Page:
** The following is a guest post from Wild Lens biologist and filmmaker Adair McNear who spent the summer and fall of 2012 in Thailand studying an endemic species of treefrog. She is currently editing a short film about the project and offers up a teaser on what she has been working on. **
I wanted to share some of the footage collected from our study site and show a bit of the frogs and general biodiversity of the research station (click on the video below to play):
Sakaerat Environmental Research Station (SERS) is a great research base for scientists, both Thai and foreign, with lab space, friendly staff, luxury field amenities (a hot water shower!), and ample, beautiful secondary growth forest. The research station functions mainly as a day and overnight camp for school groups from all over Thailand, ranging in age from about 6 to 18, and sometimes hosting undergraduate and graduate college students. For kids from major metropolitan areas like Bangkok or the nearby city of Korat, this might be their first time in the “wild,” and by the looks of the big smiles on their faces as they get up just after dawn to go birding, or catch a glimpse of our field team braving the pond water in search of frogs as the sun sets, they love the experience.
Our study site consisted of two freshwater ponds; the smaller pond (shown first, in daylight) just steps away from our field house, and the larger pond about 2km away (shown in the timelapse shot). The incredibly large stick insect (a whooping 26cm) was a resident of a tree on the bank of the smaller pond. The Little Spiderhunter, a member of an Old World group of nectar-eating birds similar but unrelated to hummingbirds, would feed daily on the flowers of the banana plant just outside our field house. There were multiple late mornings that his loud, territorial chirps would wake me up, which is not so charming when you’re trying to catch some sleep after having been awake since 2 am and working in the ponds.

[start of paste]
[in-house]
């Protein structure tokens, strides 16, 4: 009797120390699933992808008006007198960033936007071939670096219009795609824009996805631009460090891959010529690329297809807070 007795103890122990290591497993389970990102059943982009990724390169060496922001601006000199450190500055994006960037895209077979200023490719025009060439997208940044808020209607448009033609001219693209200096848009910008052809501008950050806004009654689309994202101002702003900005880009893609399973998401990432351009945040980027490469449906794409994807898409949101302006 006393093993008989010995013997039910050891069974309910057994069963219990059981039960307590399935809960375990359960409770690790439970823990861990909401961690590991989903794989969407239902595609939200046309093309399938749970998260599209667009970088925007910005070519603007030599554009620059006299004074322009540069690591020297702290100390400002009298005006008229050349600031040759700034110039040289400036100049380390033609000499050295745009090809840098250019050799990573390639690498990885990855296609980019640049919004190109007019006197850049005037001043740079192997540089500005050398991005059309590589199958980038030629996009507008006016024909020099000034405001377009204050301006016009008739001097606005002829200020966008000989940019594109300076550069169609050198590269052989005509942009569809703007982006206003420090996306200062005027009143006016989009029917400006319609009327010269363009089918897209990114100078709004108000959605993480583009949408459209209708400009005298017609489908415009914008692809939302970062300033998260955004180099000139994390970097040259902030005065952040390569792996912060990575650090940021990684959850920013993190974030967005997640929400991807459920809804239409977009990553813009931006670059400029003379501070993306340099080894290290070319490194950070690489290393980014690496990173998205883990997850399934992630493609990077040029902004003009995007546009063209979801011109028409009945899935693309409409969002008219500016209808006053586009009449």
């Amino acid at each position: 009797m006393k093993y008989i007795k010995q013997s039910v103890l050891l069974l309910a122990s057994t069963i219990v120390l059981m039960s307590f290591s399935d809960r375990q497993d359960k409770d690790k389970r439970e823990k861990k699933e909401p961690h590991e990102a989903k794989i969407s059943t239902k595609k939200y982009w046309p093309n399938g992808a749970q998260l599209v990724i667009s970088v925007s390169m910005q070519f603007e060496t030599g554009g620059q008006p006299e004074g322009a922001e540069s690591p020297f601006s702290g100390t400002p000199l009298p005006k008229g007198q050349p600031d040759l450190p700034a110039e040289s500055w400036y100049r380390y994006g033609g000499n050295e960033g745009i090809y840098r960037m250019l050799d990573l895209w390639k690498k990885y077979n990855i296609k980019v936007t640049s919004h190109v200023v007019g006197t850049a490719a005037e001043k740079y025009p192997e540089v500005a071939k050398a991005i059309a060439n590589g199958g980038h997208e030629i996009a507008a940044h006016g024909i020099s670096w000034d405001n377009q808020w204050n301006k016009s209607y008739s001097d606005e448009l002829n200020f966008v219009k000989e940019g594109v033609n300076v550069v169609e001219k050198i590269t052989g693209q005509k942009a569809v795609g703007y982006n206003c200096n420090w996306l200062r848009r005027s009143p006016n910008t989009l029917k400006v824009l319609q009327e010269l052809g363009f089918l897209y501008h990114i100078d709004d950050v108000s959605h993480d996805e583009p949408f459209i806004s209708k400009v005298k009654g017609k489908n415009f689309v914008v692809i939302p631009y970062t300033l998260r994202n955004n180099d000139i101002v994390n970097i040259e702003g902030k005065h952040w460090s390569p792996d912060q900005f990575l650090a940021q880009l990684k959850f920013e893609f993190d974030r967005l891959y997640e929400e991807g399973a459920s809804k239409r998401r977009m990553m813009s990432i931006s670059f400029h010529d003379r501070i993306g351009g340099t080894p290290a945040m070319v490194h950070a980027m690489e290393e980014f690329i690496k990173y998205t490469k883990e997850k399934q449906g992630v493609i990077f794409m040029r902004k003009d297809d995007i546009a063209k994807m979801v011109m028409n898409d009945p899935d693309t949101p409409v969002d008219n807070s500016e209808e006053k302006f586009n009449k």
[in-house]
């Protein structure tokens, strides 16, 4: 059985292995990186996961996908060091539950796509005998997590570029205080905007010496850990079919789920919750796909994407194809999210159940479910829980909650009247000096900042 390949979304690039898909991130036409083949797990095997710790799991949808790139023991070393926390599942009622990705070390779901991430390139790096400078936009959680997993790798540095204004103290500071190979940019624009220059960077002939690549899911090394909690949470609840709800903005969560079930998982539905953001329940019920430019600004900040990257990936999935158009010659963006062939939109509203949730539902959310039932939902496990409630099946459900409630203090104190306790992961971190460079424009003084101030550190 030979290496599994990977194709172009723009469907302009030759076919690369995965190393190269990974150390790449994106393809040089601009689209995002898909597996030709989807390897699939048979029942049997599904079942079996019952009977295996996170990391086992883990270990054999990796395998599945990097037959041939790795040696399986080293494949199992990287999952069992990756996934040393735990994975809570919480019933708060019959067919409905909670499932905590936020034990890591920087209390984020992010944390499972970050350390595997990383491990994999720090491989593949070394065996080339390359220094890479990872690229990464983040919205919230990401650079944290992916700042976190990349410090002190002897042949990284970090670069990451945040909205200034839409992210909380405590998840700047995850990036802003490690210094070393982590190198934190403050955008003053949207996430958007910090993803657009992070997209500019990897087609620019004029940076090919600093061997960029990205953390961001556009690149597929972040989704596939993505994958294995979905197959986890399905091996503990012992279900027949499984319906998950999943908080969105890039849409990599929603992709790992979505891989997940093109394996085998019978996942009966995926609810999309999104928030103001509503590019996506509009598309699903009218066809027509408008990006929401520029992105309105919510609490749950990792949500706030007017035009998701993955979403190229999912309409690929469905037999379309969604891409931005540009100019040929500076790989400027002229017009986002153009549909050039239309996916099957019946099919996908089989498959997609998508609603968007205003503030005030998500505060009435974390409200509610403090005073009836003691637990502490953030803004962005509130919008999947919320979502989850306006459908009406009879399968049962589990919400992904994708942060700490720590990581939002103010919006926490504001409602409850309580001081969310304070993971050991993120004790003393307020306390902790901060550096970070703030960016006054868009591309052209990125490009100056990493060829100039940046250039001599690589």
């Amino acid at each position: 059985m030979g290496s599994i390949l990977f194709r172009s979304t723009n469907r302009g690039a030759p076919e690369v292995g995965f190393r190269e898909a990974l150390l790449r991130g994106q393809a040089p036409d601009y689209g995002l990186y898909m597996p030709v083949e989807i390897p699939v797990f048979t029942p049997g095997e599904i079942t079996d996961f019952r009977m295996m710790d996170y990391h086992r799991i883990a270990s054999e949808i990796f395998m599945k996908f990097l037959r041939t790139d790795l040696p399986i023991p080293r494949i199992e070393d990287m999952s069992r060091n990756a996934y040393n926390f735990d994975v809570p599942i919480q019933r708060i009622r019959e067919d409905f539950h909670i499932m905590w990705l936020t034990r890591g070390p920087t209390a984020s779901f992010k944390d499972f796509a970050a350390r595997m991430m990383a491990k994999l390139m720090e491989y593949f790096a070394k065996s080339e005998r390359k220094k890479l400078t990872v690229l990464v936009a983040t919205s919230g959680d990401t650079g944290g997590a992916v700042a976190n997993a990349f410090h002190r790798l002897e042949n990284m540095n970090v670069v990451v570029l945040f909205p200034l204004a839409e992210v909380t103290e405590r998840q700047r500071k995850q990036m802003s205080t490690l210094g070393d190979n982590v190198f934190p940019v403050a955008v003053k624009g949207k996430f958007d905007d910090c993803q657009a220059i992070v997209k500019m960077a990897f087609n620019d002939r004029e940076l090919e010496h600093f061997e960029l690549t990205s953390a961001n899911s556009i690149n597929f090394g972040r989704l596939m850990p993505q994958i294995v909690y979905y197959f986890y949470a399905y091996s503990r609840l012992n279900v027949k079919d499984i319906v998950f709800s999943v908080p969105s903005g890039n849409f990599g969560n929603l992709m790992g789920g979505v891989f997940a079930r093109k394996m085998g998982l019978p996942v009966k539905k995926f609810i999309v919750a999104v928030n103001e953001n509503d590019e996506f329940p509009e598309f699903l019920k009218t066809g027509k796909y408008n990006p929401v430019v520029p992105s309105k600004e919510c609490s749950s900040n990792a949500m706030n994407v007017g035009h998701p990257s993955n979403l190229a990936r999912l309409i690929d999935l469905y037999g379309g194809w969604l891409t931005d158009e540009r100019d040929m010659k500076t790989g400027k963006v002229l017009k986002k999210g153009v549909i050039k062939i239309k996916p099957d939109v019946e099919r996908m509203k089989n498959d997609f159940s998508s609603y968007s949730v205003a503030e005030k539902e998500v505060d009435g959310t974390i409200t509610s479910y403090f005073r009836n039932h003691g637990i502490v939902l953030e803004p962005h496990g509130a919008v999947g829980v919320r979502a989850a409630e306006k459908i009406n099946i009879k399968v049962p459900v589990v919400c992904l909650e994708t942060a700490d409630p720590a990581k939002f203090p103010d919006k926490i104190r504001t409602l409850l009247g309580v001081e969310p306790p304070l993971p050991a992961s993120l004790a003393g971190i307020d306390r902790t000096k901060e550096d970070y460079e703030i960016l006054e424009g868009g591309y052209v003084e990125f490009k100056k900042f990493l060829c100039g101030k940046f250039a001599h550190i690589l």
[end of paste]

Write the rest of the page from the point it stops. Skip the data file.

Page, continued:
I included some clips of male Chiromantis hansanae calling at night. Their high-pitched, single-note “chirp” is barely audible against the cacophony of other frog species and insects calling along the pond’s edges. However, as we spent more time with the frogs we were able to distinguish each species’ call, and just like the female Chiromantis frogs (who do not vocalize) we could tell just by listening if the right crowd was hanging down at the pond on a given night.
The shot of one frog on top of another is a mating pair of Chiromantis in the amplexus posture, where the male is atop the slightly larger female. He will remain with her for hours, sometimes lightly bobbing his head, until the female has selected a suitable leaf or twig to lay her clutchon, which is then externally fertilized by the male. The last frog shown is a female just after she has laid her clutch. The male has already fertilized the egg clutch and has left, while the female is kicking over the mass of eggs with her hind legs in order to hydrate them and also to create a layer of foam and will form a layer of gel over the eggs, protecting them from the elements and aiding in their continued hydration.
- Adair McNear